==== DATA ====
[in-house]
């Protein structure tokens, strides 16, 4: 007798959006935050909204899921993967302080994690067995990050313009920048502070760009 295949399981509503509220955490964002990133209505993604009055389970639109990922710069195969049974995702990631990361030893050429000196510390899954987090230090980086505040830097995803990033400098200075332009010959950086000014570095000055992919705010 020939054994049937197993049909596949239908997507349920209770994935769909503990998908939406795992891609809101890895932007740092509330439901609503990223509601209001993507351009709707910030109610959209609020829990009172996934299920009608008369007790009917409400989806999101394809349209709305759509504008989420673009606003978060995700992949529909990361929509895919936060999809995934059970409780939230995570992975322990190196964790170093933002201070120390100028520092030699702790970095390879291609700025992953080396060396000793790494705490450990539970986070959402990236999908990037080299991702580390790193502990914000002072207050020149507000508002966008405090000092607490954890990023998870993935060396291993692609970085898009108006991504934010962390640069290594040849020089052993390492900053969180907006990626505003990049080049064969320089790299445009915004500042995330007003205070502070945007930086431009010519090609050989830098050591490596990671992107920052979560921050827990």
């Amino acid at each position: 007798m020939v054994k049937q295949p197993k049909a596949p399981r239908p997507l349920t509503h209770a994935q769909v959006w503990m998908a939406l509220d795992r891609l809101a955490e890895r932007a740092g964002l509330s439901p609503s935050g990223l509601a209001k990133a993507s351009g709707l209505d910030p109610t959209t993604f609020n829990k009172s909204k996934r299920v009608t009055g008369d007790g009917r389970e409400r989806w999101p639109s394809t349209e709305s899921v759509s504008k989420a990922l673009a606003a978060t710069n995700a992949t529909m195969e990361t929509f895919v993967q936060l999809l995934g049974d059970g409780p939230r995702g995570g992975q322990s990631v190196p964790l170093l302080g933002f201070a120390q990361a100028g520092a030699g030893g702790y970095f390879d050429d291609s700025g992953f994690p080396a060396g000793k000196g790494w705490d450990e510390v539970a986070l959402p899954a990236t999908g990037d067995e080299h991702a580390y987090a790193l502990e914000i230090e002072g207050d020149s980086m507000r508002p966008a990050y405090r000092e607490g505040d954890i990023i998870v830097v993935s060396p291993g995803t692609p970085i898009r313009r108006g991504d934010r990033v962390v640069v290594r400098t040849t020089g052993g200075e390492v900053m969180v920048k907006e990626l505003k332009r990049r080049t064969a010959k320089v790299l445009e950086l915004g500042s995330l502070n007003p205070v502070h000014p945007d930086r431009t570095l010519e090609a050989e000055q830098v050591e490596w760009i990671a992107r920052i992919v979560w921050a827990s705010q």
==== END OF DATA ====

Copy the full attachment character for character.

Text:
[in-house]
């Protein structure tokens, strides 16, 4: 007798959006935050909204899921993967302080994690067995990050313009920048502070760009 295949399981509503509220955490964002990133209505993604009055389970639109990922710069195969049974995702990631990361030893050429000196510390899954987090230090980086505040830097995803990033400098200075332009010959950086000014570095000055992919705010 020939054994049937197993049909596949239908997507349920209770994935769909503990998908939406795992891609809101890895932007740092509330439901609503990223509601209001993507351009709707910030109610959209609020829990009172996934299920009608008369007790009917409400989806999101394809349209709305759509504008989420673009606003978060995700992949529909990361929509895919936060999809995934059970409780939230995570992975322990190196964790170093933002201070120390100028520092030699702790970095390879291609700025992953080396060396000793790494705490450990539970986070959402990236999908990037080299991702580390790193502990914000002072207050020149507000508002966008405090000092607490954890990023998870993935060396291993692609970085898009108006991504934010962390640069290594040849020089052993390492900053969180907006990626505003990049080049064969320089790299445009915004500042995330007003205070502070945007930086431009010519090609050989830098050591490596990671992107920052979560921050827990």
């Amino acid at each position: 007798m020939v054994k049937q295949p197993k049909a596949p399981r239908p997507l349920t509503h209770a994935q769909v959006w503990m998908a939406l509220d795992r891609l809101a955490e890895r932007a740092g964002l509330s439901p609503s935050g990223l509601a209001k990133a993507s351009g709707l209505d910030p109610t959209t993604f609020n829990k009172s909204k996934r299920v009608t009055g008369d007790g009917r389970e409400r989806w999101p639109s394809t349209e709305s899921v759509s504008k989420a990922l673009a606003a978060t710069n995700a992949t529909m195969e990361t929509f895919v993967q936060l999809l995934g049974d059970g409780p939230r995702g995570g992975q322990s990631v190196p964790l170093l302080g933002f201070a120390q990361a100028g520092a030699g030893g702790y970095f390879d050429d291609s700025g992953f994690p080396a060396g000793k000196g790494w705490d450990e510390v539970a986070l959402p899954a990236t999908g990037d067995e080299h991702a580390y987090a790193l502990e914000i230090e002072g207050d020149s980086m507000r508002p966008a990050y405090r000092e607490g505040d954890i990023i998870v830097v993935s060396p291993g995803t692609p970085i898009r313009r108006g991504d934010r990033v962390v640069v290594r400098t040849t020089g052993g200075e390492v900053m969180v920048k907006e990626l505003k332009r990049r080049t064969a010959k320089v790299l445009e950086l915004g500042s995330l502070n007003p205070v502070h000014p945007d930086r431009t570095l010519e090609a050989e000055q830098v050591e490596w760009i990671a992107r920052i992919v979560w921050a827990s705010q």